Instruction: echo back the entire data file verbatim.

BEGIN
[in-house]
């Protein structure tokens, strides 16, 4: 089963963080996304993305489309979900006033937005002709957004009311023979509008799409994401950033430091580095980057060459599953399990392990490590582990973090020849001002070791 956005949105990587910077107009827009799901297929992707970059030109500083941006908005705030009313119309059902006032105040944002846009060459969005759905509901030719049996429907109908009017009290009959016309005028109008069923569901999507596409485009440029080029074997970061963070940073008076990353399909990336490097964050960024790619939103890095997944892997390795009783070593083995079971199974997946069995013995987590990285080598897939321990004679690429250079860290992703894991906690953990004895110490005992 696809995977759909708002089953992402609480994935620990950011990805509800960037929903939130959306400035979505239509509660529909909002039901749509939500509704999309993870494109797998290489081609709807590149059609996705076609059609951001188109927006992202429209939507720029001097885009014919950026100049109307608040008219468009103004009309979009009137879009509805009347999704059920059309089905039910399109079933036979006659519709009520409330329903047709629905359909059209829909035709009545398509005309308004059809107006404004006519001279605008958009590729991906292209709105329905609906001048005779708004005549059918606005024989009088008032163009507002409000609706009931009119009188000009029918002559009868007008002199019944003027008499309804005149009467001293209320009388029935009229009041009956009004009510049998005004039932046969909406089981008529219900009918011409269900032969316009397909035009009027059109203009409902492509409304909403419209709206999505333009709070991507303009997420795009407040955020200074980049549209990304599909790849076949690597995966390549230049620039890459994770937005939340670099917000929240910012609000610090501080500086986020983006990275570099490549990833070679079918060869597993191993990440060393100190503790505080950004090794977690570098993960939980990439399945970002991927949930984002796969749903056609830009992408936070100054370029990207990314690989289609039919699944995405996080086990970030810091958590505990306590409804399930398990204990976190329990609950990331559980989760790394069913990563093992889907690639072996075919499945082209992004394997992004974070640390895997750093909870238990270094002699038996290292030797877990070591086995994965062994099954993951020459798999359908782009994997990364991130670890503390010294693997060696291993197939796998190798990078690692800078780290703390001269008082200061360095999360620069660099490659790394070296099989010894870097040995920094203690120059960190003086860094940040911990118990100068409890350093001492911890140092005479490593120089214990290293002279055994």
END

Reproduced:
[in-house]
């Protein structure tokens, strides 16, 4: 089963963080996304993305489309979900006033937005002709957004009311023979509008799409994401950033430091580095980057060459599953399990392990490590582990973090020849001002070791 956005949105990587910077107009827009799901297929992707970059030109500083941006908005705030009313119309059902006032105040944002846009060459969005759905509901030719049996429907109908009017009290009959016309005028109008069923569901999507596409485009440029080029074997970061963070940073008076990353399909990336490097964050960024790619939103890095997944892997390795009783070593083995079971199974997946069995013995987590990285080598897939321990004679690429250079860290992703894991906690953990004895110490005992 696809995977759909708002089953992402609480994935620990950011990805509800960037929903939130959306400035979505239509509660529909909002039901749509939500509704999309993870494109797998290489081609709807590149059609996705076609059609951001188109927006992202429209939507720029001097885009014919950026100049109307608040008219468009103004009309979009009137879009509805009347999704059920059309089905039910399109079933036979006659519709009520409330329903047709629905359909059209829909035709009545398509005309308004059809107006404004006519001279605008958009590729991906292209709105329905609906001048005779708004005549059918606005024989009088008032163009507002409000609706009931009119009188000009029918002559009868007008002199019944003027008499309804005149009467001293209320009388029935009229009041009956009004009510049998005004039932046969909406089981008529219900009918011409269900032969316009397909035009009027059109203009409902492509409304909403419209709206999505333009709070991507303009997420795009407040955020200074980049549209990304599909790849076949690597995966390549230049620039890459994770937005939340670099917000929240910012609000610090501080500086986020983006990275570099490549990833070679079918060869597993191993990440060393100190503790505080950004090794977690570098993960939980990439399945970002991927949930984002796969749903056609830009992408936070100054370029990207990314690989289609039919699944995405996080086990970030810091958590505990306590409804399930398990204990976190329990609950990331559980989760790394069913990563093992889907690639072996075919499945082209992004394997992004974070640390895997750093909870238990270094002699038996290292030797877990070591086995994965062994099954993951020459798999359908782009994997990364991130670890503390010294693997060696291993197939796998190798990078690692800078780290703390001269008082200061360095999360620069660099490659790394070296099989010894870097040995920094203690120059960190003086860094940040911990118990100068409890350093001492911890140092005479490593120089214990290293002279055994």